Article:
It has become a widespread custom to avoid necessitating the recitation of the “shehecheyanu” blessing during sefira, though it is completely permissible to do so if an occasion warrants.[16] The custom[17] to prohibit listening to music is a well known sefira period damper.[18] While all authorities agree that the ban applies to listening to live music, there are grounds to suggest that listening to a tape or CD is not included in the prohibition.[19] Although acapella music is quite popular during sefira, it is interesting to note that not all authorities permit listening to such music.[20] Some authorities permit one to listen to music in private if one requires it in order to avoid sadness.[21] Haircuts are not taken during this period and most authorities attach shaving to this, as well. A small number of halachic authorities allow one to shave during the sefira in honor of Shabbat.[22] Rabbi Yosef Dov Soloveitchik permitted those who normally shave every day to do so during Sefira, as well.[23]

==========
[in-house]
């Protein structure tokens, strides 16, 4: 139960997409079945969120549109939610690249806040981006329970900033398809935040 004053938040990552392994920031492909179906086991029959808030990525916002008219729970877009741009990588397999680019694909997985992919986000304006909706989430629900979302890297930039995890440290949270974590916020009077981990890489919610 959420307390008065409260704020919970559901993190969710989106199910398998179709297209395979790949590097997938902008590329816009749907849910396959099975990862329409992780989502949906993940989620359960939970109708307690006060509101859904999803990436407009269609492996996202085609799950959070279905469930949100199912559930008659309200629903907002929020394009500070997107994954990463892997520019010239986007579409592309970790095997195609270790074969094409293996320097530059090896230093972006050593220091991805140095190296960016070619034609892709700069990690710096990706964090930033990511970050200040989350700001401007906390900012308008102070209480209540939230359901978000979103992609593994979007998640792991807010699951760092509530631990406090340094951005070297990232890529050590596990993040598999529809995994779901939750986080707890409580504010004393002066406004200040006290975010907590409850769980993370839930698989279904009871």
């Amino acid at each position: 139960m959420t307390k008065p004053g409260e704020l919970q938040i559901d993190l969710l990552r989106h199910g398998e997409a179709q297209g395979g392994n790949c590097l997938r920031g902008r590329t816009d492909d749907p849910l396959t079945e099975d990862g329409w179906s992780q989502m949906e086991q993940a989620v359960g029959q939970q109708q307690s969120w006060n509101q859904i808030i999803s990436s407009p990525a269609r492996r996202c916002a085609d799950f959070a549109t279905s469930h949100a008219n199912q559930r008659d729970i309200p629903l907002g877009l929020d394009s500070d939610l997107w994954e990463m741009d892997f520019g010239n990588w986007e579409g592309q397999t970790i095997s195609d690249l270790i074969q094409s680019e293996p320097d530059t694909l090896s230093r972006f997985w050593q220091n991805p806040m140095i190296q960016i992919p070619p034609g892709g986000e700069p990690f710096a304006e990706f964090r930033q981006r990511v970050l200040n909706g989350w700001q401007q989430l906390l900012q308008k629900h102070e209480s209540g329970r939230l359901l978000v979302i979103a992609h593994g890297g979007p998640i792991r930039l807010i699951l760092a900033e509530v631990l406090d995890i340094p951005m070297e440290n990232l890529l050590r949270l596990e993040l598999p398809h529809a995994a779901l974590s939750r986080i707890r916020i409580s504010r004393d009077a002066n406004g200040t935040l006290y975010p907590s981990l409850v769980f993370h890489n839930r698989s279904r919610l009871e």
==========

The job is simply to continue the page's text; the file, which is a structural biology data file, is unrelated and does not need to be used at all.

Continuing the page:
It is interesting to note that none of the sefira restrictions are mentioned anywhere in the Talmud. It seems that the sefira restrictions first started in the times of the Gaonim (circa 600 C.E.)  at which time the only sefira restriction was the ban on weddings.[24] Also of interest, though no longer practiced, was a custom to minimize bathing during the sefira period.[25]

There also exists an obscure custom for women not to engage in any work from sunset onwards each night during the sefirat ha’omer period.[26] Some authorities maintain that it applies to men, as well.[27] Among the explanations offered for this custom is to recall that each day after sunset the students of Rabbi Akiva who had died that day were buried. As such, people were busy tending to the burial and not working.